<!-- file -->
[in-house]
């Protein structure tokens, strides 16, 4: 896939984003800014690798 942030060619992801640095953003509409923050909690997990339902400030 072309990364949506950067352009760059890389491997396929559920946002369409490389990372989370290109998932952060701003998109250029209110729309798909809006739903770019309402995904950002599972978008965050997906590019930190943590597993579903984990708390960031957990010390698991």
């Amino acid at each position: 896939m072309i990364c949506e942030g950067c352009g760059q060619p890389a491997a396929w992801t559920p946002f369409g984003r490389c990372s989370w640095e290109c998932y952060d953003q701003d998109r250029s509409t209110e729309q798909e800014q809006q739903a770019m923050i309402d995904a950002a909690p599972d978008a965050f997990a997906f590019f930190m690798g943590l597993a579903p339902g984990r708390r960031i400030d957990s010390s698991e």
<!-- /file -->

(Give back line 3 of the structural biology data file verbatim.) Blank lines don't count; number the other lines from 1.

């Amino acid at each position: 896939m072309i990364c949506e942030g950067c352009g760059q060619p890389a491997a396929w992801t559920p946002f369409g984003r490389c990372s989370w640095e290109c998932y952060d953003q701003d998109r250029s509409t209110e729309q798909e800014q809006q739903a770019m923050i309402d995904a950002a909690p599972d978008a965050f997990a997906f590019f930190m690798g943590l597993a579903p339902g984990r708390r960031i400030d957990s010390s698991e």